Wednesday, June 4, 2003
PIPA is a joint program of the Center on Policy Attitudes (COPA) and the Center for International and Security Studies at Maryland (CISSM), School of Public Affairs, University of Maryland.

Strong Majority Continues to Approve of War With Iraq

But Only About Half Support Policy, Not Just President;
Only Half Confident Administration Was Not Being Misleading

A new nationwide PIPA/Knowledge Networks poll finds that 68% continue to approve of the decision to go to war with Iraq. President Bush gets high marks for his leadership, with 74% saying that he is showing strong leadership in dealing with the situation in Iraq. Fifty-eight percent believe that "as a result of having won the war with Iraq...President Bush a stronger position to resolve the Israeli-Palestinian conflict."

At the same time, despite the success of the war, only about half say they approve of the decision itself, as opposed to supporting the President. Fifty-three percent said, "I support having gone to war, because I think it was the best thing for the US to do," while another 15% said, "I am not sure if going to war was the best thing to do, but I support Bush's decision, because he is the president." This represents no change from when Gallup, Pew and others asked this question during the war.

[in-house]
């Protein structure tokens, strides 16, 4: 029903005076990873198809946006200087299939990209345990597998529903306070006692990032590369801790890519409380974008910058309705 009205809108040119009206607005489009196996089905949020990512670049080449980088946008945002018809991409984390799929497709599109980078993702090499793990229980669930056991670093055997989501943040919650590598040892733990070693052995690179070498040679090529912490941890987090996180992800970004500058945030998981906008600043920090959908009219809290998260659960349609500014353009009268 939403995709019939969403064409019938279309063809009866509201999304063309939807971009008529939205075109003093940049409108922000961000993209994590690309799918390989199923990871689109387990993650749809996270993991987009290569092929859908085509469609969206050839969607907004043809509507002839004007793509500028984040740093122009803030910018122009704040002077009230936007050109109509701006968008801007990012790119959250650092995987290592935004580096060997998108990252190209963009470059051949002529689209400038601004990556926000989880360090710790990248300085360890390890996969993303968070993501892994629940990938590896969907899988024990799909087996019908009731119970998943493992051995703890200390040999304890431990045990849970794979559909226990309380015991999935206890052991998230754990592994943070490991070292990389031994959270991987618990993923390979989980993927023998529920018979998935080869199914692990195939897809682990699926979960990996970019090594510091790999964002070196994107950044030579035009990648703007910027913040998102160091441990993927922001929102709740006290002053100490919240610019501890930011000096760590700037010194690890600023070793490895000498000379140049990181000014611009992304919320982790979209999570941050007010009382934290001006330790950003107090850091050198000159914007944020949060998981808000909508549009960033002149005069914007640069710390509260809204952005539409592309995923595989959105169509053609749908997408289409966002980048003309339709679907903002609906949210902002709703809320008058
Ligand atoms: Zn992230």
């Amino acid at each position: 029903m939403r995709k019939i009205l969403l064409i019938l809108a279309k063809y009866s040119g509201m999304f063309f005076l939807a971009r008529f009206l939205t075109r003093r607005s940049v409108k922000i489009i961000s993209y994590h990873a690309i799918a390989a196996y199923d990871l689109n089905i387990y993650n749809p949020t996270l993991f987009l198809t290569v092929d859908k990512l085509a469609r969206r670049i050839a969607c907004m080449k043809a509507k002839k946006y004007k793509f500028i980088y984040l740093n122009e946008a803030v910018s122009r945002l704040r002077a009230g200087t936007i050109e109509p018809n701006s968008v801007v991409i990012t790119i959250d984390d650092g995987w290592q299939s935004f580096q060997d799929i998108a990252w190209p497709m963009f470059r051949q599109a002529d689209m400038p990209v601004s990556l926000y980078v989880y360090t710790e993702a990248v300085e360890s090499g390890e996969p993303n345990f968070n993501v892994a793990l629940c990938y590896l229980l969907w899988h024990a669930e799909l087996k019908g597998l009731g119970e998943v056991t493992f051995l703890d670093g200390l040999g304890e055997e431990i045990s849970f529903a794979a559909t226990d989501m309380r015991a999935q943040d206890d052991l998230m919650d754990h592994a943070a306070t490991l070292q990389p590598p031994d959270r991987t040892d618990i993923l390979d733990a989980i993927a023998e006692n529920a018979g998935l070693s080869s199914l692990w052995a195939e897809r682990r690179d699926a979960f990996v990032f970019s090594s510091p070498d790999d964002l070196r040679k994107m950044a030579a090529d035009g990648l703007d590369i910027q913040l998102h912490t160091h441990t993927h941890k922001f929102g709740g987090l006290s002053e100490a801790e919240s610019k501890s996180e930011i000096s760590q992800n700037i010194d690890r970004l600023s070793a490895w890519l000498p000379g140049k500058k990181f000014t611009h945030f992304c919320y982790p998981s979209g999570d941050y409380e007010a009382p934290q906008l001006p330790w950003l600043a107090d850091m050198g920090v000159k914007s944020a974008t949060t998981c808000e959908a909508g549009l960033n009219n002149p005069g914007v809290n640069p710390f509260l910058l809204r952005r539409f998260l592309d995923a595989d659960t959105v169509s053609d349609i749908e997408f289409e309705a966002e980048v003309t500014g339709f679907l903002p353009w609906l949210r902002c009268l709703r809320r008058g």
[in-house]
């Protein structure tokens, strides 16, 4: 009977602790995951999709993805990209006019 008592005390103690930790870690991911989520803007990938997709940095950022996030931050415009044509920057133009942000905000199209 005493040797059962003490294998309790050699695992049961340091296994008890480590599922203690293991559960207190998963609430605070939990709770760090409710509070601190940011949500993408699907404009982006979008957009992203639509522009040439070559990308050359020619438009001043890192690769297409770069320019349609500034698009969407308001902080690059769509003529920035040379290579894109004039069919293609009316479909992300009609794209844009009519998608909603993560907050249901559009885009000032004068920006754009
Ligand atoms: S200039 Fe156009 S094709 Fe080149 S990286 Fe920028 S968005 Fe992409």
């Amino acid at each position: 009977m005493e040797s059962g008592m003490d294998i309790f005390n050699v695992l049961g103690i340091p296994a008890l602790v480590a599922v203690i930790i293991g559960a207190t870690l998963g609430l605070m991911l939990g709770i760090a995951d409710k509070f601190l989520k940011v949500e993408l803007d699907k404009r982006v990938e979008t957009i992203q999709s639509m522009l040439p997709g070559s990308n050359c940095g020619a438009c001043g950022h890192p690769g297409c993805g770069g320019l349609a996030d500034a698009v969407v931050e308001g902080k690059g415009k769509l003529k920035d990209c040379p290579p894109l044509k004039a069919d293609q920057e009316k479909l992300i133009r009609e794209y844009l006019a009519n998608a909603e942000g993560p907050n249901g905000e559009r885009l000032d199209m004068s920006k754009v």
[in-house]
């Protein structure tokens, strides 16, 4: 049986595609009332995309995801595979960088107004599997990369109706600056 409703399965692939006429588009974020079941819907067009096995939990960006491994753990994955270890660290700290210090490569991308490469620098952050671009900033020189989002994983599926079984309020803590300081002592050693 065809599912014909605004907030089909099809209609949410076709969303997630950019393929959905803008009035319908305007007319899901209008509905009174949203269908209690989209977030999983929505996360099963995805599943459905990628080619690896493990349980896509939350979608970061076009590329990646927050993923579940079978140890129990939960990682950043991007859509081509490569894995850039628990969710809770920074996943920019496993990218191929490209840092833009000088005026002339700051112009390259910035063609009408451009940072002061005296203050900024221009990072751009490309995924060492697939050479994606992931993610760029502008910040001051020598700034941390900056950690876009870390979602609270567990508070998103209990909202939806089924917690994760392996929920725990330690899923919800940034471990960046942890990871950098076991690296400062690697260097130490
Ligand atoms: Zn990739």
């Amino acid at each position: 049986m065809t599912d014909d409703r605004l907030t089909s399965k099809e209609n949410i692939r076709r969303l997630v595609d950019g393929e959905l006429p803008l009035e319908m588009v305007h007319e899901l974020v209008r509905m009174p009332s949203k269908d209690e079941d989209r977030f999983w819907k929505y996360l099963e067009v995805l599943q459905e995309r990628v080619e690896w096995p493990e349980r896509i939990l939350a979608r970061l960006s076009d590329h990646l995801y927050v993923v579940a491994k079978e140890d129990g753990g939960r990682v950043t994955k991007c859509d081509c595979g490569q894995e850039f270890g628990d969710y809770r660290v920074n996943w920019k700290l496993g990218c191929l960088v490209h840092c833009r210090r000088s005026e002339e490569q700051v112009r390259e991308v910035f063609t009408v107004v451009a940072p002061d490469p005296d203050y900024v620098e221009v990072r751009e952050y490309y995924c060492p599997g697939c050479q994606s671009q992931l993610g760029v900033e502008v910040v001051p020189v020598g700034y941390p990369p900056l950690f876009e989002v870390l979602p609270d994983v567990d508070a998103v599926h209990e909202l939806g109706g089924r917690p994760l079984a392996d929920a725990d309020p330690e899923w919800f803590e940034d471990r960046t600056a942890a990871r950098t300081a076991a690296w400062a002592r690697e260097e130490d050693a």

Also, only 50% said that they were somewhat (29%) or very (21%) certain that "when the US government presented the evidence to justify going to war with Iraq, it was "not being misleading." Another 5% said they were not very certain. Thirty percent said they were somewhat (19%) or very (11%) certain that the government was being misleading; another 9% said they were not very certain of this.

At this point, a majority of 57% say they believe that Iraq did have weapons of mass destruction at the beginning of the war, while 38% believe Iraq did not (18%), or are not sure (20%).

Among those who believe that Iraq did not have weapons of mass destruction, 84% believe that the administration was being misleading, rather than assuming that the administration simply made a mistake. Even among those who are unsure about whether Iraq had such weapons, 56% believe that the administration was being misleading. This suggests that if weapons are not found, and Americans become less certain that Iraq had such weapons, the percentage saying that the administration was being misleading could well become a majority.

The poll was conducted with a nationwide sample of 1,265 respondents May 14-18. The margin of error was plus or minus 3-4%, depending on whether the question was administered to the whole sample or half the sample.

The poll was fielded by Knowledge Networks using its nationwide panel, which is randomly selected from the entire adult population and subsequently provided internet access. For more information about this methodology, go to

Funding for this research was provided by the Rockefeller Brothers Fund and the Ford Foundation.

Many Americans Unaware WMD Have Not Been Found

Four in Ten Overall